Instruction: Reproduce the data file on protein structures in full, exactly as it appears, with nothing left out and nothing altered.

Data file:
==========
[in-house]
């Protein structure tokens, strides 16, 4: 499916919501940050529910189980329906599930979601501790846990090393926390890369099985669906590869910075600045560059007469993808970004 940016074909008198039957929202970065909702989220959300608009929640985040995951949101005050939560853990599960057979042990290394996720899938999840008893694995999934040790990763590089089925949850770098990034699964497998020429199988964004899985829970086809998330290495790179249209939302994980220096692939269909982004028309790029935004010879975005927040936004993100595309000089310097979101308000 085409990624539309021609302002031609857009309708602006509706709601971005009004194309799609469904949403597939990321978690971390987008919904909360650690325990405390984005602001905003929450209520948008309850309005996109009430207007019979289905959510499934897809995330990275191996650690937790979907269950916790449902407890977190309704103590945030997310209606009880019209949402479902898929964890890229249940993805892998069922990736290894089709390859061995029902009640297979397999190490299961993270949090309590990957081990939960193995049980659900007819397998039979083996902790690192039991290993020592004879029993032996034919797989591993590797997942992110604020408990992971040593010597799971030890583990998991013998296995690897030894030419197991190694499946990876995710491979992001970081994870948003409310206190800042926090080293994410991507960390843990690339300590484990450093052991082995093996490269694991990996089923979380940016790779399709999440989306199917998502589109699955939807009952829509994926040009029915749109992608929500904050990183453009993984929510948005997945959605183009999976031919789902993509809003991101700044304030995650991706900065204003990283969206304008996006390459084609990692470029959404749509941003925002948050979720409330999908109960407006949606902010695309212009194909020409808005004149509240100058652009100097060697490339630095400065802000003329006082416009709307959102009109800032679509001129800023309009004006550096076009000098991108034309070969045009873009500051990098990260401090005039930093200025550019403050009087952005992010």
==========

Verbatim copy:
[in-house]
């Protein structure tokens, strides 16, 4: 499916919501940050529910189980329906599930979601501790846990090393926390890369099985669906590869910075600045560059007469993808970004 940016074909008198039957929202970065909702989220959300608009929640985040995951949101005050939560853990599960057979042990290394996720899938999840008893694995999934040790990763590089089925949850770098990034699964497998020429199988964004899985829970086809998330290495790179249209939302994980220096692939269909982004028309790029935004010879975005927040936004993100595309000089310097979101308000 085409990624539309021609302002031609857009309708602006509706709601971005009004194309799609469904949403597939990321978690971390987008919904909360650690325990405390984005602001905003929450209520948008309850309005996109009430207007019979289905959510499934897809995330990275191996650690937790979907269950916790449902407890977190309704103590945030997310209606009880019209949402479902898929964890890229249940993805892998069922990736290894089709390859061995029902009640297979397999190490299961993270949090309590990957081990939960193995049980659900007819397998039979083996902790690192039991290993020592004879029993032996034919797989591993590797997942992110604020408990992971040593010597799971030890583990998991013998296995690897030894030419197991190694499946990876995710491979992001970081994870948003409310206190800042926090080293994410991507960390843990690339300590484990450093052991082995093996490269694991990996089923979380940016790779399709999440989306199917998502589109699955939807009952829509994926040009029915749109992608929500904050990183453009993984929510948005997945959605183009999976031919789902993509809003991101700044304030995650991706900065204003990283969206304008996006390459084609990692470029959404749509941003925002948050979720409330999908109960407006949606902010695309212009194909020409808005004149509240100058652009100097060697490339630095400065802000003329006082416009709307959102009109800032679509001129800023309009004006550096076009000098991108034309070969045009873009500051990098990260401090005039930093200025550019403050009087952005992010």